The Three Amigos Have Landed: Diamondback Beer Opens Brewery in South Baltimore
Steve Fogleman, Baltimore Beer Baron
I met Francis Smith at a happy hour at the Baltimore Museum of Industry a couple of weeks ago and spoke with him about his new brewery as I sipped a glass of Diamondback Brewing’s Omar’s O.P.A. Oatmeal Pale Ale that had been poured from a can.
He’s a co-founder of the brewery and, since it’s not a big operation yet, he also serves as the bookkeeper and the Human Relations Manager. “I tend to the business side,” he told me.
This isn’t a story about kids who pulled themselves out of poverty to brew good beer. It is a story of perseverance and vision–things you don’t often associate with college kids or millennials. In fact, I think this trio of 26-year-olds have an incredible amount of work ethic and a shot of ambition.
“We all went to Loyola,” Francis told me. “(Co-founder) Tom (Foster) and I went to the University of Maryland. We started brewing there as undergraduates. We quickly we knew it would be our career path, but not as quickly as it became.”
But where do a bunch of fresh college grads get the money for such an intensive startup? They all went out into the corporate world for a brief time after college and saved their money. “We were self-funded to get our contract brewing capital investment,” Smith recalls. After a couple of years of that, they put together a friends and family offering to raise seed money for the brewery. “At first, we were brewing off-campus from 1 barrel to 5 barrels to 10 barrels,” Smith proclaims. Then they moved operations to Eastern Shore Brewing in St. Michaels, Maryland and later, Beltway Brewing in Sterling, VA. They also did some contract brewing with Peabody in Baltimore City, where they produced their 6.1% ABV Oktoberfest.
Now they’ve hit the big time: a 7,000 square foot facility in one of South Baltimore’s hottest retail and residential areas, McHenry Row in Locust Point. 5,000 square feet were set up for brewing, leaving 2,000 square feet for the tasting room. They’ve started with an 8 1/2 barrel system with 17 barrel fermenters and plenty of room for expansion.
The brewery is centered around the old smokestack for Coca-Cola’s corn syrup boiler room, which was lately better known as Phillip’s Seafood’s packing plant and mostly known for the neon dancing crabs on the smokestack that could be seen along Interstate 95.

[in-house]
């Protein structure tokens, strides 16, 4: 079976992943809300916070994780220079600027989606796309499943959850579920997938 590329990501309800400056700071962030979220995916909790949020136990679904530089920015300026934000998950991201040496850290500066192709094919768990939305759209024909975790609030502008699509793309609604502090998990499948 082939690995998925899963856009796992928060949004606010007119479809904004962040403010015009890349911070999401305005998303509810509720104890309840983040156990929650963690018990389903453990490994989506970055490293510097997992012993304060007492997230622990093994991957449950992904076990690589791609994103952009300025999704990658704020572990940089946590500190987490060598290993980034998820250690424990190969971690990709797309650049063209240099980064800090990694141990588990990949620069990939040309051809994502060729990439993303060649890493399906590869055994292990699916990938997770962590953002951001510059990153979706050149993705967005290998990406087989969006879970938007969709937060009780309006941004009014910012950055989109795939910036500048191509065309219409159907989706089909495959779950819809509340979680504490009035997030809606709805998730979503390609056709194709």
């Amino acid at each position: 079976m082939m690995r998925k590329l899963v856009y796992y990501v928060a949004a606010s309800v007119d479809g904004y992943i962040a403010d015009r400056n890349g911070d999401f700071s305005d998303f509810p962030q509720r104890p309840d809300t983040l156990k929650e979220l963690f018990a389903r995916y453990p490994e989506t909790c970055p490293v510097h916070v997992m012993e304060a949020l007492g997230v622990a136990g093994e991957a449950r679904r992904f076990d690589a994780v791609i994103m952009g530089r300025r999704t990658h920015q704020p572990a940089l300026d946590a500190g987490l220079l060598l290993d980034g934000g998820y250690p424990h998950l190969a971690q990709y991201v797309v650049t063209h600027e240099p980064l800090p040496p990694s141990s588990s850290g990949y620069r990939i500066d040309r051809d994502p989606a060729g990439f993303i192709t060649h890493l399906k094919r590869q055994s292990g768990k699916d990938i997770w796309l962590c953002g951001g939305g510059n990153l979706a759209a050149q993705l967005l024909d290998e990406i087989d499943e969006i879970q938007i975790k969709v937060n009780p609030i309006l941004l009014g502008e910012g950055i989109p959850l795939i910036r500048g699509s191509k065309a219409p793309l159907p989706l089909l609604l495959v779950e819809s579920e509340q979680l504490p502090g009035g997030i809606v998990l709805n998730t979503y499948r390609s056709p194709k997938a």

Over the weekend, the brewery celebrated its grand opening, and they’d kicked a lot of kegs before I arrived on Sunday morning. Brewer Tom Foster shared that their sixtols of small batches were wildly popular. The Galaxy Wheat, a wheat beer with Galaxy hops and their #8 Stout, laced with cocoa nibs, vanilla beans and High West Campfire Whiskey were long gone and only the empty vessels remained. The #8 Stout was also a big success during Baltimore Beer Week when it debuted at Brewer’s Cask in South Baltimore.
One beer that was still available was Green Machine, a Northeast-style IPA, “a juicy, hazy, big forward bodied hop -complimented IPA”. The moniker Northeast-style signifies the use of London ale yeast that become popular in Vermont that is used in the brew.
“It’s a whirlpool-heavy beer,” Foster told me. “Then we follow it up on the back end with fruitier hops. Citra, Mosaic and Amarillo hops with fruit senses. It’s a more mellow fruit flavor. The hops aren’t just there to provide bitterness. They’re they’re to provide flavor and balance.
They all agree that the place feels like a new home. “It’s great to have a home,” Marshall said. “A huge historical presence comes through in the character. We tried to keep as much of that character here.”
“We met (McHenry Row developer) Mark (Sapperstein) and then walked into this spot and it was an absolute disaster,” Marshall recalled. “It was going to take months and months to get this place ready for brewing. But Mark (Sapperstein) realized that this has a great opportunity as a cornerstone and this could be a piece that could bring a lot of people in–an anchor point”.
Is this the new beer anchor of South Baltimore? “Right now it is, And I think we have the best location in Baltimore,” he said. Marshall says he looks forward to new brewing neighbors in South Baltimore over the next year with Checkerspot and Suspended.
Like so many other brewers I’ve met, these guys are imbued with the sense of shared sacrifice and fraternity present in the industry. “You can reach out to anyone, and anyone is willing to help you,” Marshall said. “I think there is camaraderie and there’s room for all of us to grow. There’s room for ten of us to grow and Budweiser to go down 1%. No matter what, there will always be the neighborhood brewery and you have to set your expectations correctly.”
The tasting room at Diamondback Brewing Company is open from 4pm-1am on Fridays, 11am-1am on Saturdays and 11am-10pm on Sundays at 1215 Fort Avenue.